Brit: Wow, Rosie sure got mad, huh?
Me: Well, what do you expect? Most of his stuff is pretty offensive. At the least, it’s not that funny.
Brit: I don’t get it. Why’s it offensive?
Me: You really don’t get it?
Me: It’s classist, racist, and sexist.
Brit: He’s being sarcastic.
Me: He’s doing it wrong. Yes, comedy has a license to laugh at horrible things by examining them in different lights to expose their idiocies. But saying something like how he was telling women to swallow his cum because there are children starving in Africa isn’t doing that. You might look at it and, because you are who you are, you see satire. Someone who really believes that women are there only for the pleasure of men will look at it and see truth. Some people can do this right, like Stephen Colbert, but when you get to topics like sexual violence, or when you get with an entertainer who isn’t drawing a sharp enough line, like Bo Burnham, it’s just plain offensive.
The conversation went on for quite a while, as I stated above, but I think in the end he got it. We examined privilege–both of us being young, middle-class, white, and mostly straight–as well as different kinds of comedy. I think that Brit got it, at least partially. Though we’ve had many conversations that basically boil down to teaching him feminism.
Really, he’s a feminist and just doesn’t know it yet. It always seems that when I point out why I don’t find certain dishwasher jokes funny, he gets it and agrees with me. Then again, he may just be doing the smile and nod, but I don’t think so. That or he’s really good at it.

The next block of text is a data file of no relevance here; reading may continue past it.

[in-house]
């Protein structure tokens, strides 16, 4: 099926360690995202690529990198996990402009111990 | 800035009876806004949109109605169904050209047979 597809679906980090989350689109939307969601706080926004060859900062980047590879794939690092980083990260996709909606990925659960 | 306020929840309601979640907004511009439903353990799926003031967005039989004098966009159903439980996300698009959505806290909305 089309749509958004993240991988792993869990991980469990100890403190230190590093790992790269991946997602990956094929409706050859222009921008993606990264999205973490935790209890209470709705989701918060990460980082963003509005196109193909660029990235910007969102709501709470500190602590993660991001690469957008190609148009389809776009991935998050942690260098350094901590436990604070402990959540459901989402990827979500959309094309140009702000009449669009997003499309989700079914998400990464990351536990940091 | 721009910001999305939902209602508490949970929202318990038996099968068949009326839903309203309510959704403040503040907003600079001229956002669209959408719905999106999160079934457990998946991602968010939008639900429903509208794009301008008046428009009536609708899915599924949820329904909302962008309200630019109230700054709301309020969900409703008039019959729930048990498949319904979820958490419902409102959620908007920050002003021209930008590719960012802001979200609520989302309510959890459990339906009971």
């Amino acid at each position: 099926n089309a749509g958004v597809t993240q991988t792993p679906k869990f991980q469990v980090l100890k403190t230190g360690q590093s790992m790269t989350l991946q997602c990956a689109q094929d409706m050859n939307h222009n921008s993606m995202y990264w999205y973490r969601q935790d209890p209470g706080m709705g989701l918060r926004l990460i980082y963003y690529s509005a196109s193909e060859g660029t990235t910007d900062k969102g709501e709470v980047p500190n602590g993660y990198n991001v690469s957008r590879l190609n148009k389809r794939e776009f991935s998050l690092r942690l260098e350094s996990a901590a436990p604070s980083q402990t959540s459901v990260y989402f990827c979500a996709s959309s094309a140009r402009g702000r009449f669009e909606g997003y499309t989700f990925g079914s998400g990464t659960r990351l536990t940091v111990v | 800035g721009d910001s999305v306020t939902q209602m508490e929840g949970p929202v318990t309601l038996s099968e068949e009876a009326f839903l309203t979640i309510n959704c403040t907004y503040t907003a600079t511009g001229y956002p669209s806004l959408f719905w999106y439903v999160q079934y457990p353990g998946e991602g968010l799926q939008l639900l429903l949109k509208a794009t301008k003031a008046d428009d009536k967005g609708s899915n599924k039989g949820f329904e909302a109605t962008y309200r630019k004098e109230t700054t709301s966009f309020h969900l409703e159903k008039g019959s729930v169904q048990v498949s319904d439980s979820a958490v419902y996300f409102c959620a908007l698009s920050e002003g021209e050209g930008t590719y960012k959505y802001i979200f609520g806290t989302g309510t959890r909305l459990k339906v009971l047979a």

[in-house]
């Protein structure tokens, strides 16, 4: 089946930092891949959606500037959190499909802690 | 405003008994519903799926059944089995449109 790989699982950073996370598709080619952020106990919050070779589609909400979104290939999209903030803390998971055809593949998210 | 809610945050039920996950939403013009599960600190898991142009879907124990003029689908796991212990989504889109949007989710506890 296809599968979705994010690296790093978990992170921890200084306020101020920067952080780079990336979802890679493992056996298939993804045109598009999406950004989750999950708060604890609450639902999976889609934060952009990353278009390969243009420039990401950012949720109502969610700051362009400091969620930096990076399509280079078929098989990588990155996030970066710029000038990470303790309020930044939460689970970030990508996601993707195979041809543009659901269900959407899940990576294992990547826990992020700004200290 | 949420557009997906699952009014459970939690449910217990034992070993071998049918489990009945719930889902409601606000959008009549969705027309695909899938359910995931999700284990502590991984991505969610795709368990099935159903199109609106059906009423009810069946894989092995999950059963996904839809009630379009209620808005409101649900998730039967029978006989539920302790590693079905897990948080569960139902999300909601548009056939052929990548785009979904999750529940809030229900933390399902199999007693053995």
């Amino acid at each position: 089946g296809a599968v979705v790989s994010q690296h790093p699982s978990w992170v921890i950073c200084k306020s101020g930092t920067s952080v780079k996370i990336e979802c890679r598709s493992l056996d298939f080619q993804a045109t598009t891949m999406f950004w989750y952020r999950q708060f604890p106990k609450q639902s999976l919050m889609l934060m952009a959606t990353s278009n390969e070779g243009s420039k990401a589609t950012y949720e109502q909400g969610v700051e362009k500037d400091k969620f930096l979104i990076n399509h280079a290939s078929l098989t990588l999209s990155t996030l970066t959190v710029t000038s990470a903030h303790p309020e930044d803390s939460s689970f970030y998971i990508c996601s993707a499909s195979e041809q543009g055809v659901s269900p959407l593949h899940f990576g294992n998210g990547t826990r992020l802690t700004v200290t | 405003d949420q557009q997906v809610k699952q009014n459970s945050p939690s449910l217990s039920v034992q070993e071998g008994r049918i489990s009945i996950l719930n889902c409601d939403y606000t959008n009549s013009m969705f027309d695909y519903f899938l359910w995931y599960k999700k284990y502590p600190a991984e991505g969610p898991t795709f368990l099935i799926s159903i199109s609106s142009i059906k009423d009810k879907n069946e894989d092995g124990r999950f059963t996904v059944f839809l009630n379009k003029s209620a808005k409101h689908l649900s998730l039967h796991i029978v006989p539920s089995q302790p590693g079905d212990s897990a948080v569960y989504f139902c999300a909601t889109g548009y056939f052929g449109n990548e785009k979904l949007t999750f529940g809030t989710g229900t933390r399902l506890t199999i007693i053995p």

August 31, 2011 § Leave a comment
This isn’t about me. There’s no way enough people know about this itty-bitty pretty boring blog to care. But I ran across the article and thought I’d share. First, an excerpt:
A few years ago, a wonderful woman and prominent tech blogger named Kathy Sierra was driven offline because the the readers of a hate website called MeanKids decided SHE had to die. In a substantial media circus, it was determined that the primary reason the MeanKids site targeted her was because she was too nice. It annoyed them. They threatened to kill her. They posted pictures of her with a noose. They said they were waiting for her at her next conference.
She stopped blogging. Eventually she got rid of her Twitter account. She cancelled speaking engagements because she was afraid she would be murdered. It seems that as soon as a woman is popular enough to be noticed, someone decides it’s time to play dirty.